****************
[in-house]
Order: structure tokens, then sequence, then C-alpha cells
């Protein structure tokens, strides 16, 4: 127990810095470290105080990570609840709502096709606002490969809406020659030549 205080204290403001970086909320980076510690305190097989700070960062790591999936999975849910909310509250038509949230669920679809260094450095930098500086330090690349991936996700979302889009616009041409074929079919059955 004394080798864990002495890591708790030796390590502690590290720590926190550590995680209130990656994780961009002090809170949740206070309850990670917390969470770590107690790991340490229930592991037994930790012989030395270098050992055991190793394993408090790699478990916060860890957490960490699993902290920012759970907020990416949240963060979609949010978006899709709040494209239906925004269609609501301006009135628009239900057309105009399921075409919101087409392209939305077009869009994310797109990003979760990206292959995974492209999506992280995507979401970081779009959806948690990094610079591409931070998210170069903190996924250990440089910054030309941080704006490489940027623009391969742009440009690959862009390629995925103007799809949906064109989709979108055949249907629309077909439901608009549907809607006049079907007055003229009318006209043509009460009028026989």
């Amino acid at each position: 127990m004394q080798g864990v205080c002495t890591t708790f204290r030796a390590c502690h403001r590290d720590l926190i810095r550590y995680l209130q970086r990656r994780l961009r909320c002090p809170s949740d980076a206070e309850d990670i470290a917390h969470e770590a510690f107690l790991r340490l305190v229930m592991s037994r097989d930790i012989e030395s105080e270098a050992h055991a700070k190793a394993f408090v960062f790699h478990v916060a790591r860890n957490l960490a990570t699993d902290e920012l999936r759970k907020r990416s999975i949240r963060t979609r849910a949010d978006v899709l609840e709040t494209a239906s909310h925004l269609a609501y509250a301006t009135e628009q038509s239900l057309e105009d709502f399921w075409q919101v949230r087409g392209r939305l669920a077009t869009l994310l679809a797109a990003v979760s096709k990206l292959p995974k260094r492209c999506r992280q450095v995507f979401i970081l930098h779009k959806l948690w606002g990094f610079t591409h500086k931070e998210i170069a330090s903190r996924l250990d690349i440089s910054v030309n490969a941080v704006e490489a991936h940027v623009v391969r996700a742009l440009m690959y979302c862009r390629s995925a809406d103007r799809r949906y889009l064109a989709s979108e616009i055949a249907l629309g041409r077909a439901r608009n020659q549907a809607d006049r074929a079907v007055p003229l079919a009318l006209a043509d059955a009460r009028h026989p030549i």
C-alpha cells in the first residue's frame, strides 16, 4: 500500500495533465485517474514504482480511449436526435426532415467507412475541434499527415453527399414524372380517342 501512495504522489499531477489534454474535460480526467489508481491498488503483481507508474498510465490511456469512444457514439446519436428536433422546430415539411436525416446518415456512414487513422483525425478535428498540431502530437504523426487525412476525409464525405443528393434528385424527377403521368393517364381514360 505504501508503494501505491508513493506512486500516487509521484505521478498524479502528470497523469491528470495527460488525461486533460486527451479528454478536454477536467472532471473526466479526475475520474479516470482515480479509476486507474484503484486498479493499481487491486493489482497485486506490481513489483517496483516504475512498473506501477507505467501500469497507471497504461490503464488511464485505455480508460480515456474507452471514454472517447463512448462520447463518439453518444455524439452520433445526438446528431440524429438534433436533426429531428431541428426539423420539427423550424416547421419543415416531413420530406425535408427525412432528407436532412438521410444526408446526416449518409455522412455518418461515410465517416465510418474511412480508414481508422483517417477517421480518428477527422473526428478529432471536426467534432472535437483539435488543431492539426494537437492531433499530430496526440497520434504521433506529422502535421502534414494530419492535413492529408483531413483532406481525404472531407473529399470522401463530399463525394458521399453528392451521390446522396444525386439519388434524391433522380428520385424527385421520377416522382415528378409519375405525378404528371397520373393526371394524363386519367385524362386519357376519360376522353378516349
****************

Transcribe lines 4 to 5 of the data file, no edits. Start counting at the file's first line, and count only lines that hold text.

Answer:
């Amino acid at each position: 127990m004394q080798g864990v205080c002495t890591t708790f204290r030796a390590c502690h403001r590290d720590l926190i810095r550590y995680l209130q970086r990656r994780l961009r909320c002090p809170s949740d980076a206070e309850d990670i470290a917390h969470e770590a510690f107690l790991r340490l305190v229930m592991s037994r097989d930790i012989e030395s105080e270098a050992h055991a700070k190793a394993f408090v960062f790699h478990v916060a790591r860890n957490l960490a990570t699993d902290e920012l999936r759970k907020r990416s999975i949240r963060t979609r849910a949010d978006v899709l609840e709040t494209a239906s909310h925004l269609a609501y509250a301006t009135e628009q038509s239900l057309e105009d709502f399921w075409q919101v949230r087409g392209r939305l669920a077009t869009l994310l679809a797109a990003v979760s096709k990206l292959p995974k260094r492209c999506r992280q450095v995507f979401i970081l930098h779009k959806l948690w606002g990094f610079t591409h500086k931070e998210i170069a330090s903190r996924l250990d690349i440089s910054v030309n490969a941080v704006e490489a991936h940027v623009v391969r996700a742009l440009m690959y979302c862009r390629s995925a809406d103007r799809r949906y889009l064109a989709s979108e616009i055949a249907l629309g041409r077909a439901r608009n020659q549907a809607d006049r074929a079907v007055p003229l079919a009318l006209a043509d059955a009460r009028h026989p030549i």
C-alpha cells in the first residue's frame, strides 16, 4: 500500500495533465485517474514504482480511449436526435426532415467507412475541434499527415453527399414524372380517342 501512495504522489499531477489534454474535460480526467489508481491498488503483481507508474498510465490511456469512444457514439446519436428536433422546430415539411436525416446518415456512414487513422483525425478535428498540431502530437504523426487525412476525409464525405443528393434528385424527377403521368393517364381514360 505504501508503494501505491508513493506512486500516487509521484505521478498524479502528470497523469491528470495527460488525461486533460486527451479528454478536454477536467472532471473526466479526475475520474479516470482515480479509476486507474484503484486498479493499481487491486493489482497485486506490481513489483517496483516504475512498473506501477507505467501500469497507471497504461490503464488511464485505455480508460480515456474507452471514454472517447463512448462520447463518439453518444455524439452520433445526438446528431440524429438534433436533426429531428431541428426539423420539427423550424416547421419543415416531413420530406425535408427525412432528407436532412438521410444526408446526416449518409455522412455518418461515410465517416465510418474511412480508414481508422483517417477517421480518428477527422473526428478529432471536426467534432472535437483539435488543431492539426494537437492531433499530430496526440497520434504521433506529422502535421502534414494530419492535413492529408483531413483532406481525404472531407473529399470522401463530399463525394458521399453528392451521390446522396444525386439519388434524391433522380428520385424527385421520377416522382415528378409519375405525378404528371397520373393526371394524363386519367385524362386519357376519360376522353378516349